SOc higher than at the close of last week.
Sales were on a basis of |3 ti0G4 00 for
common dressed beef steers up to S5 in)
(to 40 for choice to extra cattle, with the
bulk of the sales at J4 10?5 00. Stockers
and feeders were again in good demand
at $3 50?4 15. Butchers' and canners
stuff was scarce &nd active, cows selling
largely at 12 2503 35 and heifers ai
V. 25fjr3 "5. Texas fed steers were Arm.
with sal en largely around $3 8504 15.
In hogs trade was active and prices
strong and Sffioc higher, common to
prime droves selling ut 13*1563 50, largely
at *3 30f*3 40. In sheep trade was animated
at tlrm prices. Sales were made
of inferior sheep at <2 2502 50. fair to
medium grades at $2 7503 25. good
Hoc km at $3 50# 3 75 and choice to prime
lot < at $3 70f<if4 00. Westerns and Mexicans
sold largely at <3 60(93 90; yearlings
sold ut $3 00@4 30 and lambs were in
good demand at $4 00ft"5 00. a few inferior
lots going for $3 5003 90.
Receipts: Cattle. 5.500 head; hogs. 22,000
head; sheep. 14.000 head.
KAST LIBKHTY?Cattle steady;
prime $4 75?4 90; feeders 43 6004 00;
bulls, stags and cows S2 0003 60. Hogs
steady; prime medium $3 6503 70; best
pigs and Yorkers 53 GOjj.t 70; heavy
4003 50: roughs V 2503 25. Sheep
activo and higher; Ohio fed westerns
j:t no Sri 4 H?: prim?* natives $1 1004 25;
common $2 5wfj3 20;cholce lambs J.'.OOiff
5 L'o; common to yoou 9-1 u?sr* so. veai
calves ?i; 00ff6 50.
CINCINNATI?Hogs active nn<l r?o
higher; $2 7f?<fr3 "?0; receipts 3,300 head;
shipments 200 head.
Urv (ioiiih.
NEW YORK.?Mail and wire orders
called for ninny moderate assortment!!
of wool dress goods and nome seasonable
specialties. although much shopping was
done, the new sales were not up to expectations.
For clothing house woolens
the Inquiry of previous days was well
maintained and the collective sales for
later delivery was fairly Rood, although
the large preference of buyers was for
l?w to medium fine goods. Printing
cloth* stcMly at U'.jc bid and declined
for spots.
Mr tii I*.
NEW YORK?Pig Iron quiet; south i
n IIHMWUOO; northern $11 00?13 00
Copper llrm; lake brokers' $12 00; exchnnge
$11' no. Tin quiet and steady;
straights $13 .10(^13 (10; plates quiet
Spelter llrm; domestic $1 050)4 10. Lend
..I.V Imauv hriMitru ?1in.<l/ln.r
business; brokers' 12 i?0; exchange
y\ 10',4?3 22!4.
OIL CITY.?Credit balances 90c: oert
Meatus opened at 93c; highest 93-; low.
est MVjc; closed at Mr; sales 2.000 barivIk;
shipments 49,552 barrels; runs 109.216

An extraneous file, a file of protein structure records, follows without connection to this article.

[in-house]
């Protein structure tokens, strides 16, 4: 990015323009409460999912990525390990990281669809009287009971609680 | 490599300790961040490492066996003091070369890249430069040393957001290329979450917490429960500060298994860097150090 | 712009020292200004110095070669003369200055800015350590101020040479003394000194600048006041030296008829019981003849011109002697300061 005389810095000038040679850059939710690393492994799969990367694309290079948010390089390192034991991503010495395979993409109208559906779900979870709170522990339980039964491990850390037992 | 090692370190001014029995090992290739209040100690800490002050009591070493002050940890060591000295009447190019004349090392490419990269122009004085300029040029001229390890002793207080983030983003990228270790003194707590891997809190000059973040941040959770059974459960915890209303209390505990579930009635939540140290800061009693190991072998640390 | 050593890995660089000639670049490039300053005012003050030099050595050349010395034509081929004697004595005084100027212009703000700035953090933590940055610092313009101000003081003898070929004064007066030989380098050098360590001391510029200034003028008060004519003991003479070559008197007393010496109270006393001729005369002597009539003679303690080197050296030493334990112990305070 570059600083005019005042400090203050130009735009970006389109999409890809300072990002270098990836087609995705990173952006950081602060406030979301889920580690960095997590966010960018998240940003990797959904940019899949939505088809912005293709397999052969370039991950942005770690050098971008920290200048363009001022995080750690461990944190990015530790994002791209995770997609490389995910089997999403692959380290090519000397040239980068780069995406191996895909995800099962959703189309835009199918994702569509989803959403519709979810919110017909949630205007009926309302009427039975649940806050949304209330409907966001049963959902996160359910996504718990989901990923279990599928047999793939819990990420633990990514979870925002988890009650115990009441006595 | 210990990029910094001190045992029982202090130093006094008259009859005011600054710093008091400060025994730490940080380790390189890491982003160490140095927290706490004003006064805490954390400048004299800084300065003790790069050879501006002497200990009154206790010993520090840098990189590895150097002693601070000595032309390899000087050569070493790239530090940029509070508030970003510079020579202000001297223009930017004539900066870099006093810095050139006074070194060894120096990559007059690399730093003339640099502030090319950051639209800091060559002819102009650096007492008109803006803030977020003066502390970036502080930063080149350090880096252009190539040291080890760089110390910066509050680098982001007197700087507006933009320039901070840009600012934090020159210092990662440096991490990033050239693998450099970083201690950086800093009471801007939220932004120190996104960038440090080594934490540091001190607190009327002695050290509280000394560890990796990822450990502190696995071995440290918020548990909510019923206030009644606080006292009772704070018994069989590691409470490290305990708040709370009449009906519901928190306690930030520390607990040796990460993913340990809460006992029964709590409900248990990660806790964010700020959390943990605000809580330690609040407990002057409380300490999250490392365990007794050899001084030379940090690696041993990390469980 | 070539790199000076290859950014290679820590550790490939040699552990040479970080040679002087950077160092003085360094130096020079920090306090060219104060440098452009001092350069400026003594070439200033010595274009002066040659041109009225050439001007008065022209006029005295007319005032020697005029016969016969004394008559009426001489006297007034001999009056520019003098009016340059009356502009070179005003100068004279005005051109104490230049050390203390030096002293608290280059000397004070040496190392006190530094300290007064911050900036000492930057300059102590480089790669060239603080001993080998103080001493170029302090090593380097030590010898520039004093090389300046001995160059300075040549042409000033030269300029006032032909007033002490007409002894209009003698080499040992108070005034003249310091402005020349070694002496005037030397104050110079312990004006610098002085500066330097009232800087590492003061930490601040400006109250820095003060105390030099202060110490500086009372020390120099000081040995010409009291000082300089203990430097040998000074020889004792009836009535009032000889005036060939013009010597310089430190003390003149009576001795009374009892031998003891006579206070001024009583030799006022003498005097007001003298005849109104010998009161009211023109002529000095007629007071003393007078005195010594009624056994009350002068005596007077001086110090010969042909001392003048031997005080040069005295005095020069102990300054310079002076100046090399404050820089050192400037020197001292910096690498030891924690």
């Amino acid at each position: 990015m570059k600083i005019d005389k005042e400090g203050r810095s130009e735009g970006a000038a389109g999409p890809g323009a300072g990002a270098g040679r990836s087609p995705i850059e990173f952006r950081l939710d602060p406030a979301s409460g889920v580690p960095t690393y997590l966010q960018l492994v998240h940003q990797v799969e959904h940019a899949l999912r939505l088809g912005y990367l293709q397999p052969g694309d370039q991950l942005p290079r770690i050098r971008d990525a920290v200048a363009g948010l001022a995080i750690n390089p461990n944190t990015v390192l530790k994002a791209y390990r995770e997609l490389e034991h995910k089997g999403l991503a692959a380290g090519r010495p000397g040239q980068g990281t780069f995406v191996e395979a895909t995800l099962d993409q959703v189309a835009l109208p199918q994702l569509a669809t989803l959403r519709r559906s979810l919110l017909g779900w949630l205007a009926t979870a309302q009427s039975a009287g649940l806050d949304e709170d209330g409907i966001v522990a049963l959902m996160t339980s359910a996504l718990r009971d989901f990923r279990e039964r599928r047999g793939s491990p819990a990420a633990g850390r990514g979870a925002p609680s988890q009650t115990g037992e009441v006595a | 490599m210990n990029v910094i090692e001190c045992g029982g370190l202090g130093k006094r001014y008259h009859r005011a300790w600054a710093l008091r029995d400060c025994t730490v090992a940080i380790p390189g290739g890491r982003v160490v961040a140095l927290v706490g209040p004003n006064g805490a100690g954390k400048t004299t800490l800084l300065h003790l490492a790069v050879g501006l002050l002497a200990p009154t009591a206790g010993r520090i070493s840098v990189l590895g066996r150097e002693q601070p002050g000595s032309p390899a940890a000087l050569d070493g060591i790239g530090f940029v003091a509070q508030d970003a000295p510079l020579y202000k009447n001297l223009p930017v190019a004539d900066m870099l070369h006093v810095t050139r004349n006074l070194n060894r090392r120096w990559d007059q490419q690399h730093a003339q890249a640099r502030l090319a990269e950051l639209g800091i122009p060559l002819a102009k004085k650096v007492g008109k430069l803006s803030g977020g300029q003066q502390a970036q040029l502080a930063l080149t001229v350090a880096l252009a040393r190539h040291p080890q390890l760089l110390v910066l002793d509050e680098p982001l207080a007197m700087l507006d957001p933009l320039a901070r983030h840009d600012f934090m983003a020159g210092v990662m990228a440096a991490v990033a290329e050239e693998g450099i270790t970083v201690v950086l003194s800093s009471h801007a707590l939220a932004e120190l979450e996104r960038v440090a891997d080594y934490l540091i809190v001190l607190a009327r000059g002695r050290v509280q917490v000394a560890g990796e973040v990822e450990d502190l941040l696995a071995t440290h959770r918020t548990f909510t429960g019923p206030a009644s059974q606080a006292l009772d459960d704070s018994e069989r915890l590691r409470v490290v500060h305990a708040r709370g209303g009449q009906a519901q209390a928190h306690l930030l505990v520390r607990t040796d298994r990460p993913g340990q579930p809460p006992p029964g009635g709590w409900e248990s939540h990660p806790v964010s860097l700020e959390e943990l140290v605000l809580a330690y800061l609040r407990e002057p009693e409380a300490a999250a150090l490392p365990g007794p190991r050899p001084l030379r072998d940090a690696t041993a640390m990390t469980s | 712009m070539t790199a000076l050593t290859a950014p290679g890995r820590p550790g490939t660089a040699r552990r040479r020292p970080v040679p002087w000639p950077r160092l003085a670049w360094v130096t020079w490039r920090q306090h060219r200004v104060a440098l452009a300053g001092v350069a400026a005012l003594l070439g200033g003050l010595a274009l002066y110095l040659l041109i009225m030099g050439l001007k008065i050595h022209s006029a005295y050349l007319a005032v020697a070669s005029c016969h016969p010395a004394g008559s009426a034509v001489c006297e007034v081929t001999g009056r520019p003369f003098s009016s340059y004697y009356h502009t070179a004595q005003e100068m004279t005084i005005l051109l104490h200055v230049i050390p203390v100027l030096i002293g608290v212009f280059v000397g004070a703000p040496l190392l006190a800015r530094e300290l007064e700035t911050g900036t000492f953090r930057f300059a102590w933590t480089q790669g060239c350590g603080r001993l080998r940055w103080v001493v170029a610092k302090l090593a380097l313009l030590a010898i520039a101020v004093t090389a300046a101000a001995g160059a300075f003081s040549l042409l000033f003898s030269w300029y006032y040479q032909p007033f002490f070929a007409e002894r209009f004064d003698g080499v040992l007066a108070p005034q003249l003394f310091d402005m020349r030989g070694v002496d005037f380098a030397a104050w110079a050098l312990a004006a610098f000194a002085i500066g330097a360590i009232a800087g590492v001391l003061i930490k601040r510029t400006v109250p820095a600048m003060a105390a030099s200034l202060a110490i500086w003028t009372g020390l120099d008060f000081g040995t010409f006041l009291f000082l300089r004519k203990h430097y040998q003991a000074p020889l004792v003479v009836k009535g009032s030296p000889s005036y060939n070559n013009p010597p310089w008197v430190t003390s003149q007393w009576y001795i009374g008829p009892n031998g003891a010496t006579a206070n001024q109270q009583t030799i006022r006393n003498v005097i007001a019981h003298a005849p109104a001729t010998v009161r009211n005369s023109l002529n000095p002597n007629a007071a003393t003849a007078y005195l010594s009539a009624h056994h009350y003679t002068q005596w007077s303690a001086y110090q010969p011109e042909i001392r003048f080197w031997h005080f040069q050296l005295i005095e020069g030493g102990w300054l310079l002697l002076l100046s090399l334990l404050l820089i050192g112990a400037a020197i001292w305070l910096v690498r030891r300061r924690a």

NKW YOItlv.?Petroleum. Pennsylvania
crude higher; March 92VaC bid.
NEW YORK?Wool quiet.
A TOHPII) liver means a bad complexion.
haul breath, Indigestion uud frequent
headafeh'W. To avoid such rom?
panlons take DoWllt's Little Karly
Itlserj, the famous little puts. ('. It.
cioetxe. Cor. Twelfths<nd Market streets;
Howie u Co.. Bridgeport; PcaboJy &
Son, Hen wood. 3
BKIUHl , .
f. Who are anxious to accomplish the
*, beat results. for the leant money.
should examine the Cinderella Ranges
V before they buy.
They are good bakers, perfect roa* ?
era, and havo every new feature of
\ practical worth.
* They have pleaded thousands ?f
liousewlvea and will please you.
Nesbitt & Bro.,
1319 Market fttreet, Cltjr Agent*.
MORTJMBR POLLOCK.... Vic? President
Drafts oil Kngland, Ireland. Franco,and
William A. Isett, Mortimer Pollock,
J. A. Miller, Robert Simpson.
K. M. Atkinson. Jobn .K. Botsford,
Julius Pollock.
Jal? J. A. MILLKR, Cashier.
C. LAMB. Pres. JOS. SEYBOLD. Cashier.
J. A. JEFFERSON. Aii'L CashJer.
Allen Brock. Jo?cph F. Paull,
Jum?s Cummins, lloniy Bieberson,
A. Keyraann, Joseph Soy bold,
Glbaon Lamb.
Interest paid on special deposits.
Issues drafts on England. Ireland and
_myll Cashier.
CAPI TAL. $300,000.
J. N. VANCE President
JOHN FREW Vice President
J. N. Vance. ii?>orse E. Stlfel.
J. M. Brown* William Kllinghaxn,
John Frew, John L. Dickey,
John Waterhouse, W. E. Ston?.
W. H. Frank.
Drafts Issued on England. Ireland. Scot*
land and all points in Europe.
L. E. SAND8. Cashier.
I Wedding f
I Invitations. \
9 F?smnlf? nf Naw Styles
C can be seen at our O
Counting Room. Call Z
f and see them at + + 4
1 The?? |
2 Intelligencer, 2
X 25 and 27 + + ?
0 fourteenth Street. O
a I of^mira til WhMllug.
Eastern time.
Schedule in effect Nov.
de'lphla und^New Y*ork.
ijjjo and Ui:L'j a. ra. a:.d
Cumberland Accommodation, "fio a. m.,
daily oxcept Sunday.
Cration Accommodation, 3:40 p. in. dally.
From Now York. Philadelphia and Baltimore.
8:20 a. m.. dally.
Cumberland Express, 4:25 p. m.. dally.